Editorial | The informal economy and financial inclusion
At the PSOJ/JMMB annual economic forum held July 16, 2019, Mr David Marston, former International Monetary Fund (IMF) employee and expert on global economics and risk management, made a strong case for the local financial sector to be more inclusive of the creative sector. Marston noted that “financial inclusion should be approached not only from the point of view of provision of loans, but also leveraging neglected assets, such as music and culture”.
As an expert on risk, Mr Marston would be aware of the many arguments about why areas like music and culture have not been able to access the financial sector.
One important argument is the informal nature of many of the operators in the creative sector. The heavily regulated financial sector is required to operate within very formal structures. This means that borrowers are expected to meet some minimum operating criteria to satisfy regulators. Financial institutions must know their customers and ensure that they are not banking individuals and businesses who are breaking a myriad of laws and regulations, including international agreements. These laws and regulations cover, inter alia, terrorism financing, money laundering, and tax evasion.
Even while meeting these stringent conditions, financial institutions should, however, seek to take on board the constructive points made by Mr Marston, given the need to diversify portfolio away from the status quo of “government assets and a few corporates”. The main challenge remains how to get more of the creative sector into the formal economy. Given the reality of the Jamaican financial industry, with growing liquidity for lending and investing, to support small and medium-sized entities, much more needs to be done to reduce informality in the Jamaican economy.
The informal sector size
During the 2000s, the Jamaican informal sector was estimated at about 40 per cent of the total economy. This includes pure tax evasion by properly registered businesses that fail to report earnings from legal activities; irregular economy, which represented the output from unregistered small and medium businesses; and illegal activities, which are not measured.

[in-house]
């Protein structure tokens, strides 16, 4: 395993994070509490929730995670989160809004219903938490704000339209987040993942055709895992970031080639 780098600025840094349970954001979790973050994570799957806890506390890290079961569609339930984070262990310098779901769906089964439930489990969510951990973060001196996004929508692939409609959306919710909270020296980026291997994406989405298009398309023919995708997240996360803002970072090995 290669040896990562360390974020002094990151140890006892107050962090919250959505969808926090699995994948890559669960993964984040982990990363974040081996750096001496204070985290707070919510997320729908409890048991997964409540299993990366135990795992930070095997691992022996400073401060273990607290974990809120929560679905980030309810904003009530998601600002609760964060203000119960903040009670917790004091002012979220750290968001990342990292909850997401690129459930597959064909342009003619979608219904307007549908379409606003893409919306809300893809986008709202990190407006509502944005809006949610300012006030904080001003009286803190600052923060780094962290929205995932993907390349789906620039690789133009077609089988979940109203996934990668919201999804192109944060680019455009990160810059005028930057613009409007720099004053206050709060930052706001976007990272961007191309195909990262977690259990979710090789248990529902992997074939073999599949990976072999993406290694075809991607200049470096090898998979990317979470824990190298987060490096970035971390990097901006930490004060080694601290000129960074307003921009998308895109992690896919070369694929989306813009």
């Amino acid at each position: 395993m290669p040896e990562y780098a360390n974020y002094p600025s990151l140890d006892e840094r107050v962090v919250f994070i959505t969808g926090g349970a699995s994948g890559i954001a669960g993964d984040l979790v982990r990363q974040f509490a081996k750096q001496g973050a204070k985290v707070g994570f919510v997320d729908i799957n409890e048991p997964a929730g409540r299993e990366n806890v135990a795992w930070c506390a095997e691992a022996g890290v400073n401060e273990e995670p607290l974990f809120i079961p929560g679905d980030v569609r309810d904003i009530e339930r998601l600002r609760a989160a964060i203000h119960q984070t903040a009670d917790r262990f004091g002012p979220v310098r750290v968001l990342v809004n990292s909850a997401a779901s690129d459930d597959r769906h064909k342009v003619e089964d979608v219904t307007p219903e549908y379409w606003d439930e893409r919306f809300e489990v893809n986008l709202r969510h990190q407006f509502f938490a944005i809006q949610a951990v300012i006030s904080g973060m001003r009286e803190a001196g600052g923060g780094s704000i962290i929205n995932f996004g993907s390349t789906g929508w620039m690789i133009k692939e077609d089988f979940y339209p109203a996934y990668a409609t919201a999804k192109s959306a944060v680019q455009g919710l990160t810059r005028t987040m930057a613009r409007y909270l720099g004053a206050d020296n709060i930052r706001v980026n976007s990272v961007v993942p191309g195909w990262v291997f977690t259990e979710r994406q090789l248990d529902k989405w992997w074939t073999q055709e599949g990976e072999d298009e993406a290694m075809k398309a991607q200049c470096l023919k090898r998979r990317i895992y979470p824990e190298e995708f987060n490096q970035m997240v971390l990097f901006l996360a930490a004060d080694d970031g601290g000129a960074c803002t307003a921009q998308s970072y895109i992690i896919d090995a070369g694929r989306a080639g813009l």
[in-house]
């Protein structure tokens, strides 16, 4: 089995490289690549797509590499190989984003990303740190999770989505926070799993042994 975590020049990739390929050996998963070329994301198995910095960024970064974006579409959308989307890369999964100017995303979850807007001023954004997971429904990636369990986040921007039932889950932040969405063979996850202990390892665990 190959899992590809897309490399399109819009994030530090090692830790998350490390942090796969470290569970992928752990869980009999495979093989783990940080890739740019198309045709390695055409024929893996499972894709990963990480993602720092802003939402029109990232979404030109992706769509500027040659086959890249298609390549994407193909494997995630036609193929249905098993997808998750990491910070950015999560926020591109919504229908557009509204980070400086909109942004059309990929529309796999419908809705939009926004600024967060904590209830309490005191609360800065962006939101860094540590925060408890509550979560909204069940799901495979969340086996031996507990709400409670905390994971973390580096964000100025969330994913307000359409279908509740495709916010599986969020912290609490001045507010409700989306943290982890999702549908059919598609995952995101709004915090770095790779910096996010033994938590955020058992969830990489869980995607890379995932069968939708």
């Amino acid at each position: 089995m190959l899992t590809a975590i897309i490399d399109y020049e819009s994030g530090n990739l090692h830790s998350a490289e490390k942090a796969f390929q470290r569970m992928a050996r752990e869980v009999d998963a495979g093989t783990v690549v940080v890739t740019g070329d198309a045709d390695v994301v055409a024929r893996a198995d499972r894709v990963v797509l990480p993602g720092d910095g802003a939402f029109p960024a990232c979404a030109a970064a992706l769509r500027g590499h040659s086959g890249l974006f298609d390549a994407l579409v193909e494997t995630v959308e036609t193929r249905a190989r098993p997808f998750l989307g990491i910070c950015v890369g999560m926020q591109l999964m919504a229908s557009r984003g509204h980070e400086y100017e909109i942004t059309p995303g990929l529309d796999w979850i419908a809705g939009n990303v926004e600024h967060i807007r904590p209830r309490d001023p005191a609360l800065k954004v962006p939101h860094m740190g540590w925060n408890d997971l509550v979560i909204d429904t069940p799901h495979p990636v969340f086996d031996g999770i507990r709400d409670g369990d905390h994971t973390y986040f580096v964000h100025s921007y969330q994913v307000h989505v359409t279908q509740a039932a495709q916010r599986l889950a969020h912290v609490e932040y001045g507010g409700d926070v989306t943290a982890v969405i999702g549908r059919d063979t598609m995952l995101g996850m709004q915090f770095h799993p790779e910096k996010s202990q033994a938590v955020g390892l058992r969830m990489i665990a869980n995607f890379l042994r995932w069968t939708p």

There is little evidence that much has changed to reduce the incentive for informality over the last 20 years. Even with improvements in the Ease of Doing Business index, tax reform and other positive changes in the business environment, informality is still deeply embedded in the business culture. And the degree of informality is an index of underdevelopment.
In studies by the IMF in the 2000s, poor developing countries, like Jamaica, were found to have between 35 and 50 per cent of their gross domestic product (GDP) in the informal sector. For transition economies in Eastern Europe, it was found to be between 21 and 30 per cent, and up to 15 per cent for developed, Organization for Economic Cooperation and Development economies. Informality prevents businesses and individuals from accessing financing from the financial industry and thus hold back their growth and development. It robs government of legitimate revenue for development expenditure; it also feeds income inequality and weakens social capital. Low-income earners who pay taxes are at a disadvantage vis-à-vis those who evade taxes.
There is much that the Government can do to reduce informality. Simply offering loans to informal businesses to do better bookkeeping, and to train in better business practices will not be enough. Much of the informality we witness is caused by regulatory and tax distortions which can only be addressed by the Government.
The cost of becoming formal is currently too high relative to the benefits. The ineffectiveness of the tax authorities and the low level of prosecution for tax evasion reduce the urgency for greater formality. There is a great need for the Government and the financial industry to come up with solutions to get a much larger proportion of the informal sector to become formal. The design of an appropriate incentive structure to overcome the current regulatory and tax distortions is not beyond the national capacity.
The informal sector represents a diverse group of businesses and workers, ranging from peddlers, service providers, traders, to sophisticated entrepreneurs. They play an important role in employment creation, social welfare and stability. The sector cannot, therefore, be ignored or be driven out of existence. If ignored, it will continue to undermine the formal sector and those who operate legitimately.
As Mr Marston pointed out, Jamaica has got to get small and medium savers to borrow more. Faster GDP growth beyond the low 1 to 1.7 per cent annual rate is needed, but this cannot take place unless businesses expand. For this, they need to access credit more widely from the formal financial syetem. Reducing informality should become a major strategic objective of the Government to realise faster growth and reduced poverty.